Cover Image

PAPERBACK
$27.00



View/Hide Left Panel

As so interpreted, this California provision (Cal. Bus. & Prof. Code §12606) is clearly "of the type" covered by Section 403(d), because both address slack fill. The interpretation of Section 12606 appears not to be identical to the Federal interpretation, however, because it prohibits all "nonfunctional slack fill packaging whether or not there is other proof of deception or fraud." The language of FPLA was adopted as the standard by California in developing its State statute.

By prohibiting what it considers to be inherently misleading slack fill, California has been particularly aggressive in adopting a unique approach that differs from that of FDA and other States. It may be that other States have not identified this issue as a problem worthy of independent legislative action (GMA, 1991). As the Assistant Director of the Consumer Protection Division of the Georgia Department of Agriculture stated, "We have not encountered problems with container fill and deceptive packaging. If we do, we feel the FDCA is more than adequate if enforced. Sections 101.18 and 101.105 of Title 21 CFR adequately deal with this, but again, lack enforcement" (Niles, 1991a).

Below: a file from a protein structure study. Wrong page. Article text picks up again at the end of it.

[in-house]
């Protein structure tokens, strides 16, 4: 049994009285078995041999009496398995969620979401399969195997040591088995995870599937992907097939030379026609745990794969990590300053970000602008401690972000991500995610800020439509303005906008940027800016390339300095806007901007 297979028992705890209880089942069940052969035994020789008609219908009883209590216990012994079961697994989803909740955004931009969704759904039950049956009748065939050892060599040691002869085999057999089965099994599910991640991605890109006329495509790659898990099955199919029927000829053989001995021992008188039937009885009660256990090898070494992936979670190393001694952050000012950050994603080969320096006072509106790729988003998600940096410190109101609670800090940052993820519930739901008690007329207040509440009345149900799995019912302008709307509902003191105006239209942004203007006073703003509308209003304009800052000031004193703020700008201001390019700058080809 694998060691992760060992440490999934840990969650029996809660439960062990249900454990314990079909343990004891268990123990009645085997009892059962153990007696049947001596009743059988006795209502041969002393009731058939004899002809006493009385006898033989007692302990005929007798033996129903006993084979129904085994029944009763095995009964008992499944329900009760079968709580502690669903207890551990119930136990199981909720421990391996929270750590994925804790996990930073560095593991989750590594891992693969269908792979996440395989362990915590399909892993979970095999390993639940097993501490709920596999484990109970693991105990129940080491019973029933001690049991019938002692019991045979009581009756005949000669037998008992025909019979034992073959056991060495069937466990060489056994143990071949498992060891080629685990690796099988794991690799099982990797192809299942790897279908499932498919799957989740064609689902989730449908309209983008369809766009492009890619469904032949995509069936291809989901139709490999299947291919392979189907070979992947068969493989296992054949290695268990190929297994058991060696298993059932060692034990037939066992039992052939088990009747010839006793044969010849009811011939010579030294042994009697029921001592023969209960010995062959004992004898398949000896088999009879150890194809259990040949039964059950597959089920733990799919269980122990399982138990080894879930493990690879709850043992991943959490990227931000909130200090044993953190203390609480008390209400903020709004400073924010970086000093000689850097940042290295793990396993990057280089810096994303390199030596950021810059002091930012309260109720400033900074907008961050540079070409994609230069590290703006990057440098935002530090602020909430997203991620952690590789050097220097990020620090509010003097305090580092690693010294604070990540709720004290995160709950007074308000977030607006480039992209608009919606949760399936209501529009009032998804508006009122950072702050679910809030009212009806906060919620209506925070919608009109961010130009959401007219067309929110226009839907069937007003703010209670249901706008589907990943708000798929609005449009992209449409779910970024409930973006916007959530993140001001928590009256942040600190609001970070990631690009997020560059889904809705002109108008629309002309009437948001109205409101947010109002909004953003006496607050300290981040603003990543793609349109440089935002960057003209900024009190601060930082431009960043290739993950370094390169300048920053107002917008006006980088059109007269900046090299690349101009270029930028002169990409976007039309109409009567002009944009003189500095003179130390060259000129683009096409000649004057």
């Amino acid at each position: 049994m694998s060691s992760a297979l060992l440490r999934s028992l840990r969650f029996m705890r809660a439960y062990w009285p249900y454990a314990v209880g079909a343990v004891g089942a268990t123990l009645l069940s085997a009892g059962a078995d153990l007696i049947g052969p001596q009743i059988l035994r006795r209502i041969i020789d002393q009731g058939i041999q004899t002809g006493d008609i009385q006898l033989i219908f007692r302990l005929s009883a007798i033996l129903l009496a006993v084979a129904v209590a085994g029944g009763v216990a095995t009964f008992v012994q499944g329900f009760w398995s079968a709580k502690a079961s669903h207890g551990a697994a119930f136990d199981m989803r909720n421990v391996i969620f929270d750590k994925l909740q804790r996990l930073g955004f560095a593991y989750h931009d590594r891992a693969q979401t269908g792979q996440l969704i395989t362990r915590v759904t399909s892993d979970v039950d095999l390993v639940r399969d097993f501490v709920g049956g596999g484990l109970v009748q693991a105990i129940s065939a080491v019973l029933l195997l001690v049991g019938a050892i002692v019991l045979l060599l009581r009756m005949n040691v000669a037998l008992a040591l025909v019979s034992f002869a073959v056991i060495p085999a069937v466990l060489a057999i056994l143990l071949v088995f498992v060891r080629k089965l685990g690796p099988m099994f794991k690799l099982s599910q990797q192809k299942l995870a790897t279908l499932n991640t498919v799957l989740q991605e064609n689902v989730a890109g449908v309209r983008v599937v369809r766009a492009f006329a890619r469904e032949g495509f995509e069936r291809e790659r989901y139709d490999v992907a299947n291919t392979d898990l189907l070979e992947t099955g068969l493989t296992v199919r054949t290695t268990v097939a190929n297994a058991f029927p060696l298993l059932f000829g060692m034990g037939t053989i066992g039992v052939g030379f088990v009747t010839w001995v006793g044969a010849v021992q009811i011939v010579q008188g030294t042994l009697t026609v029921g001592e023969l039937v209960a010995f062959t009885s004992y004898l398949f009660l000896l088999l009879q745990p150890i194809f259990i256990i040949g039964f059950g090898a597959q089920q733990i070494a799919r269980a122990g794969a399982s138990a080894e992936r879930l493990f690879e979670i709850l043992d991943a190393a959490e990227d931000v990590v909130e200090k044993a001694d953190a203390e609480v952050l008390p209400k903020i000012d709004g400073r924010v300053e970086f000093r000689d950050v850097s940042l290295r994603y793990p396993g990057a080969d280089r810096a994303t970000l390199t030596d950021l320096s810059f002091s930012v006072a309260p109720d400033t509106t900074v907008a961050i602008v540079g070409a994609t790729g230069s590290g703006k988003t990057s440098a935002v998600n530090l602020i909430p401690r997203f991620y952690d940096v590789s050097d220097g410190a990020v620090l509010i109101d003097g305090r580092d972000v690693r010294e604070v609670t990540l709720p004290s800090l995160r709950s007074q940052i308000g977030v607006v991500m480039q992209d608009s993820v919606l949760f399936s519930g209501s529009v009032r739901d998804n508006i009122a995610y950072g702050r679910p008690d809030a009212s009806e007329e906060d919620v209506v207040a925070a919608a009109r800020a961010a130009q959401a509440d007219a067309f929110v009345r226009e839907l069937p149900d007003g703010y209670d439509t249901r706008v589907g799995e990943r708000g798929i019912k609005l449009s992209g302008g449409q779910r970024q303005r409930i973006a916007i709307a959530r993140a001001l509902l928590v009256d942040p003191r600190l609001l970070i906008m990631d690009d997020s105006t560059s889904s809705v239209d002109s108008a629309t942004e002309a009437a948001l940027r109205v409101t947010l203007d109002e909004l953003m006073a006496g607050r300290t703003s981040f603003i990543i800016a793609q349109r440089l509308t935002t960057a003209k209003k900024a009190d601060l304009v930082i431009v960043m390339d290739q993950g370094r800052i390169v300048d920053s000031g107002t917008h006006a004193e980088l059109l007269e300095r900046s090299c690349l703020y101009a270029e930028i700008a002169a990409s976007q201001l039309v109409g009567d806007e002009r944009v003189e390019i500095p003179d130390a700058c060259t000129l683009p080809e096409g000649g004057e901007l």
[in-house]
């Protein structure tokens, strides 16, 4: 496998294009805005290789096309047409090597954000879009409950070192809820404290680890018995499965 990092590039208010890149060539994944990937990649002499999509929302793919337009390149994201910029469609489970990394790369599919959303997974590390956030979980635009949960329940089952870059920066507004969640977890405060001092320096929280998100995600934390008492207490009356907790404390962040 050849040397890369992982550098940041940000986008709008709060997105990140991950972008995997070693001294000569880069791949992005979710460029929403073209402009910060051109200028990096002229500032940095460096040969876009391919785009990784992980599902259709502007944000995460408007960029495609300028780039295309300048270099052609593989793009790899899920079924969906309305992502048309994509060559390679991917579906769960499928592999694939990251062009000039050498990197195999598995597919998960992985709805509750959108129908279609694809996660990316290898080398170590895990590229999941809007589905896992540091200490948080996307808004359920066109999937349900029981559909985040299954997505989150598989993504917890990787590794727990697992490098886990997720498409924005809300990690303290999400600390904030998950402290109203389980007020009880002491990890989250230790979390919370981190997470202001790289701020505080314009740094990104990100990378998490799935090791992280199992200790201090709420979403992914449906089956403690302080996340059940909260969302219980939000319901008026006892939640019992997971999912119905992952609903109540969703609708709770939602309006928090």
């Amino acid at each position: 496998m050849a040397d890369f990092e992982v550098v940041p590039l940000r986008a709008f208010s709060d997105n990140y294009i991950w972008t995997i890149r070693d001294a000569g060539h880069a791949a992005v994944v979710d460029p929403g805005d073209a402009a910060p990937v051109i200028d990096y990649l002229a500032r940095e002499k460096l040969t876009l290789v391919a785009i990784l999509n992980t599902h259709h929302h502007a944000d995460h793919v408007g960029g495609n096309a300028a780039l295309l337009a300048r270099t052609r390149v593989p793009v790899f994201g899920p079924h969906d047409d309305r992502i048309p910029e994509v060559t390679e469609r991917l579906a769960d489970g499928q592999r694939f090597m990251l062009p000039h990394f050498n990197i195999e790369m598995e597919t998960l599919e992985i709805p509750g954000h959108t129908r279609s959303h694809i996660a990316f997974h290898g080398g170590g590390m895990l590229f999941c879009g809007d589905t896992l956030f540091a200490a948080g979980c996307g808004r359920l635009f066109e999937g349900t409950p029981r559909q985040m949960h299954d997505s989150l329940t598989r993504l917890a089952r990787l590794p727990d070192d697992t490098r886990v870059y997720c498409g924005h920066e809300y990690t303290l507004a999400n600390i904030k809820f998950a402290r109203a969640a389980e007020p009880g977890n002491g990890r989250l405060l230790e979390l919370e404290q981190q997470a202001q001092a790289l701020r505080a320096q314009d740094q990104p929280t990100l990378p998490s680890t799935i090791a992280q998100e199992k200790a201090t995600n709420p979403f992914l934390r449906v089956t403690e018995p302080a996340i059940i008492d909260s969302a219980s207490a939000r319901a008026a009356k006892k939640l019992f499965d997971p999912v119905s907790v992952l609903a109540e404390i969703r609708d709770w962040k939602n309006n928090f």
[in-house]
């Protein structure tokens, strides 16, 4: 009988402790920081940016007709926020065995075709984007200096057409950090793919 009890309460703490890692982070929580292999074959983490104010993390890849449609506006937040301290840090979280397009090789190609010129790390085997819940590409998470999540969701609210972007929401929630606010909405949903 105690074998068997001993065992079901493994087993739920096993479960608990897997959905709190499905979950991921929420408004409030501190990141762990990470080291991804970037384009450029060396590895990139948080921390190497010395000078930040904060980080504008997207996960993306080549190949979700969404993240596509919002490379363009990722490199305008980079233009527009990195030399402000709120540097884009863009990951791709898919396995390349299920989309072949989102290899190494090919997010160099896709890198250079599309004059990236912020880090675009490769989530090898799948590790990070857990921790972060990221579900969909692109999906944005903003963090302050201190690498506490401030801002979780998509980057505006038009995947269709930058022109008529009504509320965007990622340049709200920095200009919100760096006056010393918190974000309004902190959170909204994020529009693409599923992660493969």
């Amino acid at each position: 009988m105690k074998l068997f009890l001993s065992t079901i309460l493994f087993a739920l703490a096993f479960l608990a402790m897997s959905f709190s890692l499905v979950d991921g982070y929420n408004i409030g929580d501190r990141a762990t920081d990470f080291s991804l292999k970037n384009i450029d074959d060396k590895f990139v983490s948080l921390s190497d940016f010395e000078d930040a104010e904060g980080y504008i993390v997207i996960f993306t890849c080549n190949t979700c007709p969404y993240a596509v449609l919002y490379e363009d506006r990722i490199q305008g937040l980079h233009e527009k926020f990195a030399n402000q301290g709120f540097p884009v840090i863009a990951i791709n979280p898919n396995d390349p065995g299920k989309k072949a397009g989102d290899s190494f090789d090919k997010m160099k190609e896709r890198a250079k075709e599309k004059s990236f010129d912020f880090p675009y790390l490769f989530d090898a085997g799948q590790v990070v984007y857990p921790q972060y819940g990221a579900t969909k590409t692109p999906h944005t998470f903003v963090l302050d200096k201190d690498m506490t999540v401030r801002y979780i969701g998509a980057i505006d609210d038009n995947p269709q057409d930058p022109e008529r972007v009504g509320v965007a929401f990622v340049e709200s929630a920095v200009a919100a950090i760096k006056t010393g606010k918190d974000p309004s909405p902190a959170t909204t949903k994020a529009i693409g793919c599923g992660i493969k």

However, in the view of the State Attorneys General and many other State officials, until such time as FDA promulgates regulations to interpret this section of FDCA, statutes such as California Business and Professions Code Section 12606 and any State statutes dealing with downsizing should prevail (State Attorneys General, 1991).

Industry Perspective

GMA supports the decision of FDA not to promulgate regulations pertaining to FDCA Section 403(d). The Association's comment to the Committee was that "that determination should stand as the national approach to the matter" (GMA, 1991).

A representative of the National Frozen Pizza Institute (NFPI) indicated that, despite FDA's failure to establish violations of FDCA Section 403(d) through litigation, the Institute also believes that FDA has adequately implemented this provision. Support for this argument comes from the fact that the Act requires the net weight statement to appear on every package and, in many cases, FDA has established specific product standards of fin (NFPI, 1991). This same view was held by a representative speaking on behalf of the Quaker Oats Company and Schreiber Foods, Inc. (Quaker Oats and Schreiber Foods, 1991).



The National Academies | 500 Fifth St. N.W. | Washington, D.C. 20001
Copyright © National Academy of Sciences. All rights reserved.
Terms of Use and Privacy Statement